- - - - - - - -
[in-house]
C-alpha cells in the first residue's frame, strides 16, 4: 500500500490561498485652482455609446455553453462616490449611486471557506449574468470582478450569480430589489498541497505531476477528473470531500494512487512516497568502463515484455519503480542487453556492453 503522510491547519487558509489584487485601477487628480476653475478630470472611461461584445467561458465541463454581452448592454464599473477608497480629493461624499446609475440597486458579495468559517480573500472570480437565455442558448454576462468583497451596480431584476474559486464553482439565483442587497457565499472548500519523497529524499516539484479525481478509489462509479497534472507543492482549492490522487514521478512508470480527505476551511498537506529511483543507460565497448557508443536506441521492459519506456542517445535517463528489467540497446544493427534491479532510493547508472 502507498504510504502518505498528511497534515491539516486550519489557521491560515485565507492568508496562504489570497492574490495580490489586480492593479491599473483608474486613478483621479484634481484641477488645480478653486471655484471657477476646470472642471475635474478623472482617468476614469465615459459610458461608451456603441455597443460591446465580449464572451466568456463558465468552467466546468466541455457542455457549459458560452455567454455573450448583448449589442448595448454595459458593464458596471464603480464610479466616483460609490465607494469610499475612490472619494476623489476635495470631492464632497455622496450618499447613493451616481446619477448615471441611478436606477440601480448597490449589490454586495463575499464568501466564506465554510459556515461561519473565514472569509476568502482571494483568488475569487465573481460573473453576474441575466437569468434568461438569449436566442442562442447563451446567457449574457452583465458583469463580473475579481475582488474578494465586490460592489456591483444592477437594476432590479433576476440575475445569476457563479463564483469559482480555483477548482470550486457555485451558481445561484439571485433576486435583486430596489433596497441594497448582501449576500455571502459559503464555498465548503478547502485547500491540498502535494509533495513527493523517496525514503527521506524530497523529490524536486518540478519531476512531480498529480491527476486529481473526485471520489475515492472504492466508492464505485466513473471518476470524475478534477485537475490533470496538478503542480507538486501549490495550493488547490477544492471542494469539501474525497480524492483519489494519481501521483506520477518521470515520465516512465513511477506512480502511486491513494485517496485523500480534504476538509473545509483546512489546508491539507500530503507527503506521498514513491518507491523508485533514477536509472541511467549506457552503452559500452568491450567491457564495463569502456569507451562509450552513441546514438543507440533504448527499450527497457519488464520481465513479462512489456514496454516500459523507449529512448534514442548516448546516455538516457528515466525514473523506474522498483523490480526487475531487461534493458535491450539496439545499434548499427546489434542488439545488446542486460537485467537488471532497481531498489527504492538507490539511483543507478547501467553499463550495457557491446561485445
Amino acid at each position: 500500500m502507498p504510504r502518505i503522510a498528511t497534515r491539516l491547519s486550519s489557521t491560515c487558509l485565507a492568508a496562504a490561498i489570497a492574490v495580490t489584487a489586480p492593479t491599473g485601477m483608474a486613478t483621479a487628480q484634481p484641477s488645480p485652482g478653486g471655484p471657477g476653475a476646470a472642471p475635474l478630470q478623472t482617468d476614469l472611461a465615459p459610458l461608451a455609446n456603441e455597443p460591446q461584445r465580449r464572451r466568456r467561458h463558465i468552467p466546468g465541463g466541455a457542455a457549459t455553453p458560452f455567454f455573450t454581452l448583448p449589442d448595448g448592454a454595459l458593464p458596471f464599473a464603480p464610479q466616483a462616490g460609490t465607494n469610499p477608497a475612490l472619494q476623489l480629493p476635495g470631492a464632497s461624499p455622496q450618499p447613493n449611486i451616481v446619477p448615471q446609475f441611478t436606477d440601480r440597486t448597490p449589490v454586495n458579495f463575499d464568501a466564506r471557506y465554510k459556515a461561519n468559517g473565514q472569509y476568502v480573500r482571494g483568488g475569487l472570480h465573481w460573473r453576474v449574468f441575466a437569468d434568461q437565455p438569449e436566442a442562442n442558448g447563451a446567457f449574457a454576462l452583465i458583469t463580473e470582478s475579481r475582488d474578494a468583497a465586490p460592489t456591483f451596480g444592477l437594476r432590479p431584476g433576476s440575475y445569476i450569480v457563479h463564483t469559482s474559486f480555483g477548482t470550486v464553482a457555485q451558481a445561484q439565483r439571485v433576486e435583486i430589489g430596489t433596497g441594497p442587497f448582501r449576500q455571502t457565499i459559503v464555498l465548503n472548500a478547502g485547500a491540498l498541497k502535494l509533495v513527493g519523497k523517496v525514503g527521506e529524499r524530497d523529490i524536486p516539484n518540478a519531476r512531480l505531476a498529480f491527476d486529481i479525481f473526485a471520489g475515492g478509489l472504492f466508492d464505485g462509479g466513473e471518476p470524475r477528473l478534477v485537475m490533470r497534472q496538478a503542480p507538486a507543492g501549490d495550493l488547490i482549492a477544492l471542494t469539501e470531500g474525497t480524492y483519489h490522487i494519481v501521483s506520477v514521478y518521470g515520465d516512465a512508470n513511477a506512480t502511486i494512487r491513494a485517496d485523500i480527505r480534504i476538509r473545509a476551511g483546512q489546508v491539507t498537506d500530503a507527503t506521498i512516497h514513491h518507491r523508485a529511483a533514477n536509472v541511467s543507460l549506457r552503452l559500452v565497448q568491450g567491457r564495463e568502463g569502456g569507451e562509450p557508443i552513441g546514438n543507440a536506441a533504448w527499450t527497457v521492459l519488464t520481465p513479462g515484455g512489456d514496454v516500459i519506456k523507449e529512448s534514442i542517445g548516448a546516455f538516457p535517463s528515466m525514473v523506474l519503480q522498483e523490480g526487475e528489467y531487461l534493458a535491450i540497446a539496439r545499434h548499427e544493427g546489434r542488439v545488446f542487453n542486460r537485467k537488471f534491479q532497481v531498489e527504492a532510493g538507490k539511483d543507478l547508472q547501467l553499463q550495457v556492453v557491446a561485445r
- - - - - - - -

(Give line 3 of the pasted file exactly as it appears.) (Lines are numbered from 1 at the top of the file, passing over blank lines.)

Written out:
Amino acid at each position: 500500500m502507498p504510504r502518505i503522510a498528511t497534515r491539516l491547519s486550519s489557521t491560515c487558509l485565507a492568508a496562504a490561498i489570497a492574490v495580490t489584487a489586480p492593479t491599473g485601477m483608474a486613478t483621479a487628480q484634481p484641477s488645480p485652482g478653486g471655484p471657477g476653475a476646470a472642471p475635474l478630470q478623472t482617468d476614469l472611461a465615459p459610458l461608451a455609446n456603441e455597443p460591446q461584445r465580449r464572451r466568456r467561458h463558465i468552467p466546468g465541463g466541455a457542455a457549459t455553453p458560452f455567454f455573450t454581452l448583448p449589442d448595448g448592454a454595459l458593464p458596471f464599473a464603480p464610479q466616483a462616490g460609490t465607494n469610499p477608497a475612490l472619494q476623489l480629493p476635495g470631492a464632497s461624499p455622496q450618499p447613493n449611486i451616481v446619477p448615471q446609475f441611478t436606477d440601480r440597486t448597490p449589490v454586495n458579495f463575499d464568501a466564506r471557506y465554510k459556515a461561519n468559517g473565514q472569509y476568502v480573500r482571494g483568488g475569487l472570480h465573481w460573473r453576474v449574468f441575466a437569468d434568461q437565455p438569449e436566442a442562442n442558448g447563451a446567457f449574457a454576462l452583465i458583469t463580473e470582478s475579481r475582488d474578494a468583497a465586490p460592489t456591483f451596480g444592477l437594476r432590479p431584476g433576476s440575475y445569476i450569480v457563479h463564483t469559482s474559486f480555483g477548482t470550486v464553482a457555485q451558481a445561484q439565483r439571485v433576486e435583486i430589489g430596489t433596497g441594497p442587497f448582501r449576500q455571502t457565499i459559503v464555498l465548503n472548500a478547502g485547500a491540498l498541497k502535494l509533495v513527493g519523497k523517496v525514503g527521506e529524499r524530497d523529490i524536486p516539484n518540478a519531476r512531480l505531476a498529480f491527476d486529481i479525481f473526485a471520489g475515492g478509489l472504492f466508492d464505485g462509479g466513473e471518476p470524475r477528473l478534477v485537475m490533470r497534472q496538478a503542480p507538486a507543492g501549490d495550493l488547490i482549492a477544492l471542494t469539501e470531500g474525497t480524492y483519489h490522487i494519481v501521483s506520477v514521478y518521470g515520465d516512465a512508470n513511477a506512480t502511486i494512487r491513494a485517496d485523500i480527505r480534504i476538509r473545509a476551511g483546512q489546508v491539507t498537506d500530503a507527503t506521498i512516497h514513491h518507491r523508485a529511483a533514477n536509472v541511467s543507460l549506457r552503452l559500452v565497448q568491450g567491457r564495463e568502463g569502456g569507451e562509450p557508443i552513441g546514438n543507440a536506441a533504448w527499450t527497457v521492459l519488464t520481465p513479462g515484455g512489456d514496454v516500459i519506456k523507449e529512448s534514442i542517445g548516448a546516455f538516457p535517463s528515466m525514473v523506474l519503480q522498483e523490480g526487475e528489467y531487461l534493458a535491450i540497446a539496439r545499434h548499427e544493427g546489434r542488439v545488446f542487453n542486460r537485467k537488471f534491479q532497481v531498489e527504492a532510493g538507490k539511483d543507478l547508472q547501467l553499463q550495457v556492453v557491446a561485445r